A spark-gap transmitter is an obsolete type of radio transmitter which generates radio waves by means of an electric spark.

A popular op-amp relaxation oscillator.

Electronic oscillator

6 links

Electronic circuit that produces a periodic, oscillating electronic signal, often a sine wave or a square wave or a triangle wave.

Electronic circuit that produces a periodic, oscillating electronic signal, often a sine wave or a square wave or a triangle wave.

A popular op-amp relaxation oscillator.
1 MHz electronic oscillator circuit which uses the resonant properties of an internal quartz crystal to control the frequency. Provides the clock signal for digital devices such as computers.
Block diagram of a feedback linear oscillator; an amplifier A with its output vo fed back into its input vf through a filter, β(jω).
Two common LC oscillator circuits, the Hartley and Colpitts oscillators
A 120 MHz oscillator from 1938 using a parallel rod transmission line resonator (Lecher line). Transmission lines are widely used for UHF oscillators.

Common examples of signals generated by oscillators include signals broadcast by radio and television transmitters, clock signals that regulate computers and quartz clocks, and the sounds produced by electronic beepers and video games.

Schematic of a wave moving rightward down a lossless two-wire transmission line. Black dots represent electrons, and the arrows show the electric field.

Transmission line

5 links

Specialized cable or other structure designed to conduct electromagnetic waves in a contained manner.

Specialized cable or other structure designed to conduct electromagnetic waves in a contained manner.

Schematic of a wave moving rightward down a lossless two-wire transmission line. Black dots represent electrons, and the arrows show the electric field.
One of the most common types of transmission line, coaxial cable.
Variations on the schematic electronic symbol for a transmission line.
A transmission line is drawn as two black wires. At a distance x into the line, there is current I(x) travelling through each wire, and there is a voltage difference V(x) between the wires. If the current and voltage come from a single wave (with no reflection), then V(x) / I(x) = Z0, where Z0 is the characteristic impedance of the line.
Standing waves on a transmission line with an open-circuit load (top), and a short-circuit load (bottom). Black dots represent electrons, and the arrows show the electric field.
A type of transmission line called a cage line, used for high power, low frequency applications. It functions similarly to a large coaxial cable. This example is the antenna feed line for a longwave radio transmitter in Poland, which operates at a frequency of 225 kHz and a power of 1200 kW.
A simple example of stepped transmission line consisting of three segments.

Transmission lines are used for purposes such as connecting radio transmitters and receivers with their antennas (they are then called feed lines or feeders), distributing cable television signals, trunklines routing calls between telephone switching centres, computer network connections and high speed computer data buses.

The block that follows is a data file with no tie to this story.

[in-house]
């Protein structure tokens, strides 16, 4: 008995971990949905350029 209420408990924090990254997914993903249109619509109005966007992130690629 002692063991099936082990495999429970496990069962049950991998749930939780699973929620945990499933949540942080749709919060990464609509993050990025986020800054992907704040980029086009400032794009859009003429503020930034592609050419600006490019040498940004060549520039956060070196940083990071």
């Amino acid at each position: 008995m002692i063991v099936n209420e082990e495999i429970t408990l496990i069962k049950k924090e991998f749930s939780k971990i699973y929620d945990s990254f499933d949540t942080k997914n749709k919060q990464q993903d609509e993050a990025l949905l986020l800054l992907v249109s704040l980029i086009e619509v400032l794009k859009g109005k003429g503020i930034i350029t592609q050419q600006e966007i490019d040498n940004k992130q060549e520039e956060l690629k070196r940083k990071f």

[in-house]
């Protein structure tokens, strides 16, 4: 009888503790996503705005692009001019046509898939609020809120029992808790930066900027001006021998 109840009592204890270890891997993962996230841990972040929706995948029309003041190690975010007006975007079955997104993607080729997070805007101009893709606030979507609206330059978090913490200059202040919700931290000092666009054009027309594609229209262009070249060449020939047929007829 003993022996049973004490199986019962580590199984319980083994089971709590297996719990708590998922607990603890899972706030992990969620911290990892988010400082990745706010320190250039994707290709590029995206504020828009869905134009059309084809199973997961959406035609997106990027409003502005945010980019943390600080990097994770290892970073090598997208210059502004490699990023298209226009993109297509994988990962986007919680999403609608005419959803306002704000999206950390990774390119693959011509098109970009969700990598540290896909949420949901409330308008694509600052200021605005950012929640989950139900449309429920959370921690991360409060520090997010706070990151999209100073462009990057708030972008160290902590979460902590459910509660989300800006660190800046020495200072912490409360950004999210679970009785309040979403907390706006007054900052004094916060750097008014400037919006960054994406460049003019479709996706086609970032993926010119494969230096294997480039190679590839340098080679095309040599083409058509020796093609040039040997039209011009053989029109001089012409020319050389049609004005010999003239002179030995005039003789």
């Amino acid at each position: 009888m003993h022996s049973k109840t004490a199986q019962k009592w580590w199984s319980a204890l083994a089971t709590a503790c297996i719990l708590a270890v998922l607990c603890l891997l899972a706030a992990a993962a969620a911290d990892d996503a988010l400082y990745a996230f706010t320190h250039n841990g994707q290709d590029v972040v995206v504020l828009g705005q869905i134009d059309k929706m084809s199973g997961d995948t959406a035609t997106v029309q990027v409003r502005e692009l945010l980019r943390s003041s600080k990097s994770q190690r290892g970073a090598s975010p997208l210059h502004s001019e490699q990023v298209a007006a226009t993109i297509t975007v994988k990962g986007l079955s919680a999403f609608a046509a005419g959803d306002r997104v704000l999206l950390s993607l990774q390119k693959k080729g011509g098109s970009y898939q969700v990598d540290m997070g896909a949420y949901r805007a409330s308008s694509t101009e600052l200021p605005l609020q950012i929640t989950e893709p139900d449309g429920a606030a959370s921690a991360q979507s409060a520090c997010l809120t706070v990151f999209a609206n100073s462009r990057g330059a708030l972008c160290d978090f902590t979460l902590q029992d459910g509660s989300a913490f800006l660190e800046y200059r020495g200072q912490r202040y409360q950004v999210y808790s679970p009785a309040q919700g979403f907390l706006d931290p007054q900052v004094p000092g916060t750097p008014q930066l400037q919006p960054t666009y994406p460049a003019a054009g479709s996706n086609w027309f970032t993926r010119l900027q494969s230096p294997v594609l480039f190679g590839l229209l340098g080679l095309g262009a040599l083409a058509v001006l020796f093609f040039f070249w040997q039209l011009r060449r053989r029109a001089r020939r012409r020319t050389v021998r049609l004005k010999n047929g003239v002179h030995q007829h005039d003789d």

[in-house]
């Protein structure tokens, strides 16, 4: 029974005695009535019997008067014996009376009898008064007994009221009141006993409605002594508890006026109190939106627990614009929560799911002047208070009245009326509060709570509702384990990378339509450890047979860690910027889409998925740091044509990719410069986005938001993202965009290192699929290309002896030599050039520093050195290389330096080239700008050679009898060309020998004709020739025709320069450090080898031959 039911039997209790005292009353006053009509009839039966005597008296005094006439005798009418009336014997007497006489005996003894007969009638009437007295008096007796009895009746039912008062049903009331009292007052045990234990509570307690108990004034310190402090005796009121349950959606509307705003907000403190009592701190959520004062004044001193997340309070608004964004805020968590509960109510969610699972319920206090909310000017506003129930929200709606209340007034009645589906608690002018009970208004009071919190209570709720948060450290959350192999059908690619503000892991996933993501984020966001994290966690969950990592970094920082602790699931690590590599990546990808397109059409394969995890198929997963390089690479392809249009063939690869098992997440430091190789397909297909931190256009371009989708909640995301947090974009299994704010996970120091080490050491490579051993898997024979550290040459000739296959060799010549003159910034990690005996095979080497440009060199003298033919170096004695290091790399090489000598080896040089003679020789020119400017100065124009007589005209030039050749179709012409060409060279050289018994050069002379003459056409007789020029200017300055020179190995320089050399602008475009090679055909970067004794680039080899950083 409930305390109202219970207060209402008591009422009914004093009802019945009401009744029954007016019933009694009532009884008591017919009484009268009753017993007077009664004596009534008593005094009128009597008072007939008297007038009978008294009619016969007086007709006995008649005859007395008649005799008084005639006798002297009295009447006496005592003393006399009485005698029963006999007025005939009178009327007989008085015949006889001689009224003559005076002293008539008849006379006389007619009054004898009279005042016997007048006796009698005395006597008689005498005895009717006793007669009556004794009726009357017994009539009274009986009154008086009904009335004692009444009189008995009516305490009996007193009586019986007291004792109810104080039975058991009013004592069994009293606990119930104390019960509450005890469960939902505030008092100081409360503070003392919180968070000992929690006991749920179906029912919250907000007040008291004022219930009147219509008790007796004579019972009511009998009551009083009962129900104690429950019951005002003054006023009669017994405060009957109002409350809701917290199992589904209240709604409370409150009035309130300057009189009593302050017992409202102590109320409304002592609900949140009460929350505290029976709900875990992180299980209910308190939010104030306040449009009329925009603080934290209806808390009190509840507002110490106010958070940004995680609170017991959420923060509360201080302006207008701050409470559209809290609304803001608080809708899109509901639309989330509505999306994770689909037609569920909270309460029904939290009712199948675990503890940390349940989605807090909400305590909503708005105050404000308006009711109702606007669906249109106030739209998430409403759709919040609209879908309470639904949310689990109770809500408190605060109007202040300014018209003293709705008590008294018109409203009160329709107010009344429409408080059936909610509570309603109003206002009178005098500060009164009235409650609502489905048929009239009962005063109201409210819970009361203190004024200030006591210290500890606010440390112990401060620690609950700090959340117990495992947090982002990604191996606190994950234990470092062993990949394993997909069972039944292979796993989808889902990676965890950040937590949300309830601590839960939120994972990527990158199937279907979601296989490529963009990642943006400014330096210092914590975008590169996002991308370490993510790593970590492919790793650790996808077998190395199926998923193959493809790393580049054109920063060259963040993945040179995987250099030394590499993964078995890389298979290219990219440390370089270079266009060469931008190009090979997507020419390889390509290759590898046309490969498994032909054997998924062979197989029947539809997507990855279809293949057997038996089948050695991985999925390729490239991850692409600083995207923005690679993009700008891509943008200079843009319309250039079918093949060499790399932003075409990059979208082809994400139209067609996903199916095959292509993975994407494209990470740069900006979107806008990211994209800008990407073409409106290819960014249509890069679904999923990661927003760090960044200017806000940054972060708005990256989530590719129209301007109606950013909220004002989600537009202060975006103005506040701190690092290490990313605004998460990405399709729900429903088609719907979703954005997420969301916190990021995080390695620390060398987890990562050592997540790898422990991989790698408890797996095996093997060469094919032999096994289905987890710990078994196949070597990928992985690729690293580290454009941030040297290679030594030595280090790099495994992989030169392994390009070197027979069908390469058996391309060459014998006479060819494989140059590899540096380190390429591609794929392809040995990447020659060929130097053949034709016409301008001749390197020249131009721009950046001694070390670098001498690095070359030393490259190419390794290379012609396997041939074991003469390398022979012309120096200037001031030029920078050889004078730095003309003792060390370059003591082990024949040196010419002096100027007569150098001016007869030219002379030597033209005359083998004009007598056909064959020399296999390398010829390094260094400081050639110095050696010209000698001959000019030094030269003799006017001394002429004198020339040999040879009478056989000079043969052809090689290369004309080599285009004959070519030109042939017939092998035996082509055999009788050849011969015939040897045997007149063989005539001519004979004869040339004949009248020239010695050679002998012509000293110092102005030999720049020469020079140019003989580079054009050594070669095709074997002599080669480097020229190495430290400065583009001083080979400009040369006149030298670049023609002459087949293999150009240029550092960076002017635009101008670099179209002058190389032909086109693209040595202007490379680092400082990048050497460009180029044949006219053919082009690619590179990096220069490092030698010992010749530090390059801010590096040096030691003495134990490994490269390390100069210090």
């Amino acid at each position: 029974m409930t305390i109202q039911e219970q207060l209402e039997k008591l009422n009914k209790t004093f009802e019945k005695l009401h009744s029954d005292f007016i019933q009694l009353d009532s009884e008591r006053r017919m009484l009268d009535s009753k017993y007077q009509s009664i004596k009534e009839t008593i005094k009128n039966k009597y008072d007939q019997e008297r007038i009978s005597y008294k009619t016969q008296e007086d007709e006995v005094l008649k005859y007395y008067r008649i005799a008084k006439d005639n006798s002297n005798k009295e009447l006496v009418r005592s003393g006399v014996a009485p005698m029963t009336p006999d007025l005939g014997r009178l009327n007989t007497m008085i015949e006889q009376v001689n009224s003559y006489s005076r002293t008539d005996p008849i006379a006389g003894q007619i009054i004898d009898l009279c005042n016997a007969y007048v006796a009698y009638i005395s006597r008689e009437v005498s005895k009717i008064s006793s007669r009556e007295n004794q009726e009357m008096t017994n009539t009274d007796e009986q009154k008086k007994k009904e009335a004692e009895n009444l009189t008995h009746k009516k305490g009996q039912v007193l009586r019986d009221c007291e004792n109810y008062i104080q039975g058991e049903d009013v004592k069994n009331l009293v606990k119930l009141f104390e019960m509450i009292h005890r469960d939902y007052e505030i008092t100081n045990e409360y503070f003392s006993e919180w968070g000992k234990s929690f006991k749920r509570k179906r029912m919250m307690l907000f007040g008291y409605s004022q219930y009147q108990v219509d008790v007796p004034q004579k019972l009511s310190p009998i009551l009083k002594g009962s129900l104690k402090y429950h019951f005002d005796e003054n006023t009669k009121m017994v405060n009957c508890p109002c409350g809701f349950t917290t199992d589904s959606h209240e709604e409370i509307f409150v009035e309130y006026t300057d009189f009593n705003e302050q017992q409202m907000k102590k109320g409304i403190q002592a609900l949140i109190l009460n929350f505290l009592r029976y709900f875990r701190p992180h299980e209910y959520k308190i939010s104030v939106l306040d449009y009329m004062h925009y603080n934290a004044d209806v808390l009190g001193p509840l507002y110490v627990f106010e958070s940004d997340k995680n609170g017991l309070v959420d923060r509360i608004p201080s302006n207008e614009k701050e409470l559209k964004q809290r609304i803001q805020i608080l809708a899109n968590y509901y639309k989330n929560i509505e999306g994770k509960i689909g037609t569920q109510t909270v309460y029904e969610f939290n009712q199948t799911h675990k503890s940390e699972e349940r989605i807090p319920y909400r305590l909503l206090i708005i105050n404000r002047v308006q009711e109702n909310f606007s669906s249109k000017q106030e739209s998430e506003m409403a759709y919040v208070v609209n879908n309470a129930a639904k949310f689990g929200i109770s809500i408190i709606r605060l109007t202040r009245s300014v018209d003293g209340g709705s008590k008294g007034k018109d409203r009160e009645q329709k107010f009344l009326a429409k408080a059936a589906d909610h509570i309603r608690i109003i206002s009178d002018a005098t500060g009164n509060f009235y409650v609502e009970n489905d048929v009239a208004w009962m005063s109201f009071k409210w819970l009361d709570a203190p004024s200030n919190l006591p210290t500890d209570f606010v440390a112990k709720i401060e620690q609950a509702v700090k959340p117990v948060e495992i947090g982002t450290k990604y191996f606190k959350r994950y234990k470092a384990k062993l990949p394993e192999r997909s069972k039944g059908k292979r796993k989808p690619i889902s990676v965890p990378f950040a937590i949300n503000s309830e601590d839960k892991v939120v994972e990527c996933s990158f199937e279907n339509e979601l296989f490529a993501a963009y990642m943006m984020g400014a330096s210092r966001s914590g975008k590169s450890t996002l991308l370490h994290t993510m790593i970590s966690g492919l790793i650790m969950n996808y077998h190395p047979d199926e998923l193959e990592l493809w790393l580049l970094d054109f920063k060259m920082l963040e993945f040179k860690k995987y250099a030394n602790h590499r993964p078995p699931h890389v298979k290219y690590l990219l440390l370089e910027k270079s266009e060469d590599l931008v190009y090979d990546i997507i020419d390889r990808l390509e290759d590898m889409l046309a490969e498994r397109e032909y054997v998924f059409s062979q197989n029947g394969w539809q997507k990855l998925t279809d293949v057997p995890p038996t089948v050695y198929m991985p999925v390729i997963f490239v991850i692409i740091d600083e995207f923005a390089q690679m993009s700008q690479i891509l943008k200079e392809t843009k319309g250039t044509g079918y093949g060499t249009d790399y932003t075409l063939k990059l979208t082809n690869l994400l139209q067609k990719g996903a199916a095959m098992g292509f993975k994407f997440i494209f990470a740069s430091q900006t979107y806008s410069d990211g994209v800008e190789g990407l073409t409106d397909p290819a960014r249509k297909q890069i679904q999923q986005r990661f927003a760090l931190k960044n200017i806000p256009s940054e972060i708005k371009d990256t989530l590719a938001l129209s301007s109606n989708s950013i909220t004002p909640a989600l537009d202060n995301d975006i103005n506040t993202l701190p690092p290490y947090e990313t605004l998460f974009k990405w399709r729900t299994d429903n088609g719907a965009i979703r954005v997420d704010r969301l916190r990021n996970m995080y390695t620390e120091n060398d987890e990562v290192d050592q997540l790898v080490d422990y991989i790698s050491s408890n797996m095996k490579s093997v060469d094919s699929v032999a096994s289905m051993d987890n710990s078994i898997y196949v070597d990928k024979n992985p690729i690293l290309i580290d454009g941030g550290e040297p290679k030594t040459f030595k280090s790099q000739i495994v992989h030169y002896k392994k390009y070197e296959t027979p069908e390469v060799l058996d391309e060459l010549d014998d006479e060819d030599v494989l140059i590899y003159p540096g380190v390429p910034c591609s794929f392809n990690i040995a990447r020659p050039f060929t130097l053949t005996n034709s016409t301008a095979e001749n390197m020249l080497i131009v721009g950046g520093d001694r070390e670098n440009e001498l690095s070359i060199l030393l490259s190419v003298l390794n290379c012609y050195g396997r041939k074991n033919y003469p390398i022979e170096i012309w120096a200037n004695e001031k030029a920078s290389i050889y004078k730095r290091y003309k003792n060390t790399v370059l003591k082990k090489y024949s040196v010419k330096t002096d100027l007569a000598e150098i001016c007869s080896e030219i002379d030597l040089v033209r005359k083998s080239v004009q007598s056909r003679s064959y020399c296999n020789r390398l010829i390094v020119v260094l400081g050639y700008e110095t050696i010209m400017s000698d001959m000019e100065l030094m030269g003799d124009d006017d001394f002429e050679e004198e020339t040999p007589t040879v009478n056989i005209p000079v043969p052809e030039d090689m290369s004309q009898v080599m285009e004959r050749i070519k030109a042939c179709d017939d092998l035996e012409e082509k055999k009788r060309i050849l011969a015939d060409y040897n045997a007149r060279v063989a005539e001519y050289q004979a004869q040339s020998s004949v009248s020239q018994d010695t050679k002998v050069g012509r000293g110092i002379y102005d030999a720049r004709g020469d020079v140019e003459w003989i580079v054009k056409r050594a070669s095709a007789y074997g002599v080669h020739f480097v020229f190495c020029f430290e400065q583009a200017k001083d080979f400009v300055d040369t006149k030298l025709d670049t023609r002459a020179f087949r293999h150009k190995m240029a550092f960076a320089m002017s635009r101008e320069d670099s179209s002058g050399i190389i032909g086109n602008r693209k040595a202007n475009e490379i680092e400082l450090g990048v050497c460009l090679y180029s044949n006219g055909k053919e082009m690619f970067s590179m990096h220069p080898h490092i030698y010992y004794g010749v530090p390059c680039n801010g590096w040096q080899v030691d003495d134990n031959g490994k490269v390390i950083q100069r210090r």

Experimental radar antenna, US Naval Research Laboratory, Anacostia, D. C., from the late 1930s (photo taken in 1945).

Radar

8 links

Detection system that uses radio waves to determine the distance (ranging), angle, and radial velocity of objects relative to the site.

Detection system that uses radio waves to determine the distance (ranging), angle, and radial velocity of objects relative to the site.

Experimental radar antenna, US Naval Research Laboratory, Anacostia, D. C., from the late 1930s (photo taken in 1945).
The first workable unit built by Robert Watson-Watt and his team
A Chain Home tower in Great Baddow, Essex, United Kingdom
Memorial plaque commemorating Robert Watson-Watt and Arnold Wilkins
Commercial marine radar antenna. The rotating antenna radiates a vertical fan-shaped beam.
3D Doppler Radar Spectrum showing a Barker Code of 13
Brightness can indicate reflectivity as in this 1960 weather radar image (of Hurricane Abby). The radar's frequency, pulse form, polarization, signal processing, and antenna determine what it can observe.
Change of wavelength caused by motion of the source.
Radar multipath echoes from a target cause ghosts to appear.
Pulse radar: The round-trip time for the radar pulse to get to the target and return is measured. The distance is proportional to this time.
Continuous wave (CW) radar. Using frequency modulation allows range to be extracted.
Pulse-Doppler signal processing. The Range Sample axis represents individual samples taken in between each transmit pulse. The Range Interval axis represents each successive transmit pulse interval during which samples are taken. The Fast Fourier Transform process converts time-domain samples into frequency domain spectra. This is sometimes called the bed of nails.
Radar components
AS-3263/SPS-49(V) antenna (US Navy)
Surveillance radar antenna
Slotted waveguide antenna
Phased array: Not all radar antennas must rotate to scan the sky.

A radar system consists of a transmitter producing electromagnetic waves in the radio or microwaves domain, a transmitting antenna, a receiving antenna (often the same antenna is used for transmitting and receiving) and a receiver and processor to determine properties of the objects.